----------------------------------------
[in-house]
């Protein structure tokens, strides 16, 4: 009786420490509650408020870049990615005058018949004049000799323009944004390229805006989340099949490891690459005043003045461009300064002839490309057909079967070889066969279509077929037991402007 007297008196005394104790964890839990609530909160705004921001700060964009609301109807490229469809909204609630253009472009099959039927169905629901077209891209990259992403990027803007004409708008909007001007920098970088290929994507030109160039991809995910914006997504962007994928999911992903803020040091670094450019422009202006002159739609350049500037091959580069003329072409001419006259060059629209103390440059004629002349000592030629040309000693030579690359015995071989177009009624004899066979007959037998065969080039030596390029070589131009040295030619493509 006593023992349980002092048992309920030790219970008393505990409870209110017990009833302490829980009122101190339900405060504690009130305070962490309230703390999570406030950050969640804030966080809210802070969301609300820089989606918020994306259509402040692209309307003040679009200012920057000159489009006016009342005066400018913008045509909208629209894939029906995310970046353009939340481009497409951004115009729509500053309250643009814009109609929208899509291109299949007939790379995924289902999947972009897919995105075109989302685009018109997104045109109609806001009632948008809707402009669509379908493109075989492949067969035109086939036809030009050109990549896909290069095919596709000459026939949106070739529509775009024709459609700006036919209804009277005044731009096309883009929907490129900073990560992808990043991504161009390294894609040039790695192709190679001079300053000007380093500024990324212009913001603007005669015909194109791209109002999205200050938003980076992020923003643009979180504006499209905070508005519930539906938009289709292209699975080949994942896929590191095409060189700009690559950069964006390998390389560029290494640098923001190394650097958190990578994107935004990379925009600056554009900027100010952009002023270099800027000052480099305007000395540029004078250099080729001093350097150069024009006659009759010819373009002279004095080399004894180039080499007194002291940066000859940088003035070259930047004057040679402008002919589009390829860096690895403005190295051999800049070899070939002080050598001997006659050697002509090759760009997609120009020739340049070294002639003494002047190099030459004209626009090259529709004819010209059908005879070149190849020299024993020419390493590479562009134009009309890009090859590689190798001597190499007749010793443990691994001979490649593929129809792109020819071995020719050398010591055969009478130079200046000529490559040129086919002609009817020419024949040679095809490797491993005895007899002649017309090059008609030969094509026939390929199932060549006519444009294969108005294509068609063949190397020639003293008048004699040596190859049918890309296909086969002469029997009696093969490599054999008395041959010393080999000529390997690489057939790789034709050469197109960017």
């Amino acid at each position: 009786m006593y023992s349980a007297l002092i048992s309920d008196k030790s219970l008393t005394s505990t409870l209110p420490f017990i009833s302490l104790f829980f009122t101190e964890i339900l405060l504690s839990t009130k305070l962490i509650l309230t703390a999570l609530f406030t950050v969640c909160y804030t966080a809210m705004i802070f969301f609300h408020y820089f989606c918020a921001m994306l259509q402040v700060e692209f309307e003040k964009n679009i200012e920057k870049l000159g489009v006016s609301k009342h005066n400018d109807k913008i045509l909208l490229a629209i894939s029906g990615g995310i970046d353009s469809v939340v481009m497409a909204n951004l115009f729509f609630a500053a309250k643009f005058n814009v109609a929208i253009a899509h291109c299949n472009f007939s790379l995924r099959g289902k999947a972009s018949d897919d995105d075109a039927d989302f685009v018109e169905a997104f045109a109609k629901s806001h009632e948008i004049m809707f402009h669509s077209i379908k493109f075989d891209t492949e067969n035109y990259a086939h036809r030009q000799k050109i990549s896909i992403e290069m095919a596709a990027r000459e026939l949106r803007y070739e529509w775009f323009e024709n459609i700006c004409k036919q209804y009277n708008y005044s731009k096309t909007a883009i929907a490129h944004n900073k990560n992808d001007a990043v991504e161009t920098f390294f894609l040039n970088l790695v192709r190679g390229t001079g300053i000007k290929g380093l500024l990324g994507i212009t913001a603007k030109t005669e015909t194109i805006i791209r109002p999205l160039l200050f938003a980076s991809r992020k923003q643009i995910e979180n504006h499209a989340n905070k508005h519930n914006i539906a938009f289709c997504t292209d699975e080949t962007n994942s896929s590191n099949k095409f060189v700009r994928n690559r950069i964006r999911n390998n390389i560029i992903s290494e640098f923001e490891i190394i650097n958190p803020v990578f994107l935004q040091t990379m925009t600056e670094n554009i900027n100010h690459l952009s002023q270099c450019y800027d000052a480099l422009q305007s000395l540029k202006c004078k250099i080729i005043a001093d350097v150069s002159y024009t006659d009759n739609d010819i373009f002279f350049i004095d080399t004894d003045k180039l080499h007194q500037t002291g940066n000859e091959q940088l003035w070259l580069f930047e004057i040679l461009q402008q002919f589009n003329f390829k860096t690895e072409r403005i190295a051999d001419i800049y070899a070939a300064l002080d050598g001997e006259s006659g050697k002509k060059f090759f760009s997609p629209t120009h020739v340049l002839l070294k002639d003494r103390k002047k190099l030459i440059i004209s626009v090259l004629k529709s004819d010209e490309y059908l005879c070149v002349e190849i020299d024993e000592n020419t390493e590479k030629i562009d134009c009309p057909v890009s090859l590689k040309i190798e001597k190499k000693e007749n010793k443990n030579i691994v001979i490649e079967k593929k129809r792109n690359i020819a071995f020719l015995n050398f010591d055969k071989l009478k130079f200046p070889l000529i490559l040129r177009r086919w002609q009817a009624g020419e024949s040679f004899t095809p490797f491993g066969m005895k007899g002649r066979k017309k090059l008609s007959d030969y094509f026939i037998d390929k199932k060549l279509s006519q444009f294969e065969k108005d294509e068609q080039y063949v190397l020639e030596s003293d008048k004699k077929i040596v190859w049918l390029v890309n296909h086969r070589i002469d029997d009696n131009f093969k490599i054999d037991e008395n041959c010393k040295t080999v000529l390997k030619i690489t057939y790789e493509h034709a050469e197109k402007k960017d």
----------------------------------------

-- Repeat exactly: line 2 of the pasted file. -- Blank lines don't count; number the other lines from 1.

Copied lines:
């Protein structure tokens, strides 16, 4: 009786420490509650408020870049990615005058018949004049000799323009944004390229805006989340099949490891690459005043003045461009300064002839490309057909079967070889066969279509077929037991402007 007297008196005394104790964890839990609530909160705004921001700060964009609301109807490229469809909204609630253009472009099959039927169905629901077209891209990259992403990027803007004409708008909007001007920098970088290929994507030109160039991809995910914006997504962007994928999911992903803020040091670094450019422009202006002159739609350049500037091959580069003329072409001419006259060059629209103390440059004629002349000592030629040309000693030579690359015995071989177009009624004899066979007959037998065969080039030596390029070589131009040295030619493509 006593023992349980002092048992309920030790219970008393505990409870209110017990009833302490829980009122101190339900405060504690009130305070962490309230703390999570406030950050969640804030966080809210802070969301609300820089989606918020994306259509402040692209309307003040679009200012920057000159489009006016009342005066400018913008045509909208629209894939029906995310970046353009939340481009497409951004115009729509500053309250643009814009109609929208899509291109299949007939790379995924289902999947972009897919995105075109989302685009018109997104045109109609806001009632948008809707402009669509379908493109075989492949067969035109086939036809030009050109990549896909290069095919596709000459026939949106070739529509775009024709459609700006036919209804009277005044731009096309883009929907490129900073990560992808990043991504161009390294894609040039790695192709190679001079300053000007380093500024990324212009913001603007005669015909194109791209109002999205200050938003980076992020923003643009979180504006499209905070508005519930539906938009289709292209699975080949994942896929590191095409060189700009690559950069964006390998390389560029290494640098923001190394650097958190990578994107935004990379925009600056554009900027100010952009002023270099800027000052480099305007000395540029004078250099080729001093350097150069024009006659009759010819373009002279004095080399004894180039080499007194002291940066000859940088003035070259930047004057040679402008002919589009390829860096690895403005190295051999800049070899070939002080050598001997006659050697002509090759760009997609120009020739340049070294002639003494002047190099030459004209626009090259529709004819010209059908005879070149190849020299024993020419390493590479562009134009009309890009090859590689190798001597190499007749010793443990691994001979490649593929129809792109020819071995020719050398010591055969009478130079200046000529490559040129086919002609009817020419024949040679095809490797491993005895007899002649017309090059008609030969094509026939390929199932060549006519444009294969108005294509068609063949190397020639003293008048004699040596190859049918890309296909086969002469029997009696093969490599054999008395041959010393080999000529390997690489057939790789034709050469197109960017």